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Cloaca is a malformation that affects the rectum and urogenital tract in females. Females are normally born with three perineal openings: urethra, vagina and anus. Children born with a cloaca only have one opening because the urethra, vagina and rectum are joined together as a common channel instead of three separate ones. They may also may have more than one uterus and vagina.
The length of the common channel may vary between 1 cm and 10 cm. The length of the common channel affects prognosis (health outlook) and determines the type of surgery that a child will need. The shorter the common channel, the better the prognosis for bowel and urinary control will be.
Your baby will have only one opening in the perineum, instead of three. She may also have abdominal swelling if she has hydrocolpos. Your child may have other signs and symptoms if she has other health problems.
A healthcare provider may diagnose cloaca on an ultrasound before a baby is born. Our providers at the Colorado Fetal Care Center can perform this diagnosis.
Some infants will be diagnosed during a physical exam after birth. Tests will be done to evaluate for associated anomalies during the first 24 hours or life:
Treatment for cloaca requires surgery called posterior sagittal anorecto-vagino-urethroplasty (PSARVUP). During PSARVUP, the surgeon separates the urethra, vagina and rectum so there are three perineal openings in the perineum, instead of a single one. The main reconstructive surgery will be done when your child is about 2 to 6 months of age.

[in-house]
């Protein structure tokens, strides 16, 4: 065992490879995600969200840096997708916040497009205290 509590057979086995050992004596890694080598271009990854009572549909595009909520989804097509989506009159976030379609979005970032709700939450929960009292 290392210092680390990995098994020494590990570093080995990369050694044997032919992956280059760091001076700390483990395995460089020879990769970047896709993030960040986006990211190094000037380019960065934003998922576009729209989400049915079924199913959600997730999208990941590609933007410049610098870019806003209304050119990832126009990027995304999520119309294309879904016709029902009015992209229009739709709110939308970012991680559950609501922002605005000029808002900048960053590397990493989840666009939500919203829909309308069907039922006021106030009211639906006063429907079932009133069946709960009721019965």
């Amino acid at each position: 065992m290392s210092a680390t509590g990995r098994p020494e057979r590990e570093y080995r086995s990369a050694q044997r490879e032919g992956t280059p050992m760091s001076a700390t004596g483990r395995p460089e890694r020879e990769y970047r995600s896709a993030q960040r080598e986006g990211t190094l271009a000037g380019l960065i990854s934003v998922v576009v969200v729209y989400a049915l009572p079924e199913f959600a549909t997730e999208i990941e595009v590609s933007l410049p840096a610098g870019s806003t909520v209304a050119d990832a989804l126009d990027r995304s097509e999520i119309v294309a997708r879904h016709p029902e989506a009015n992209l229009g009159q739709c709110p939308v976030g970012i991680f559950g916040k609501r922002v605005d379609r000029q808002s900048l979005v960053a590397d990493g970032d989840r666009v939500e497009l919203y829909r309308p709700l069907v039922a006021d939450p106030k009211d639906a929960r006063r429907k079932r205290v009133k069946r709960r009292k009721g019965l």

Usually on the second day of life, babies with cloaca will have surgery to create a colostomy, a surgical procedure to allow your baby's stools to pass. They will also have a hydrocolpos drainage to decompress the vagina, if needed.
Once we see that your baby is growing well, we can plan for PSARVUP surgery. The type of surgery your child will have depends on the length of the common channel. Treatment of any other health problems will also be needed.
Our colorectal team is led by internationally renowned pediatric colorectal surgeon Alberto Peña, MD. Dr. Peña developed the surgical technique used to treat cloaca and other anorectal malformations that is now widely used by top surgeons all over the world and has since been adapted to treat multiple conditions. Dr. Peña and Andrea Bischoff, MD have worked together for more than 10 years diagnosing and treating anorectal malformations such as cloaca.
We apply a multidisciplinary approach to diagnosing and treating children with anorectal malformations. Our team is made up of pediatric specialists such as urologists, gynecologists, nephrologist, psychologists, neurosurgeons and orthopedists. This multidisciplinary approach ensures that your child gets the comprehensive care they need to ensure the best possible outcomes.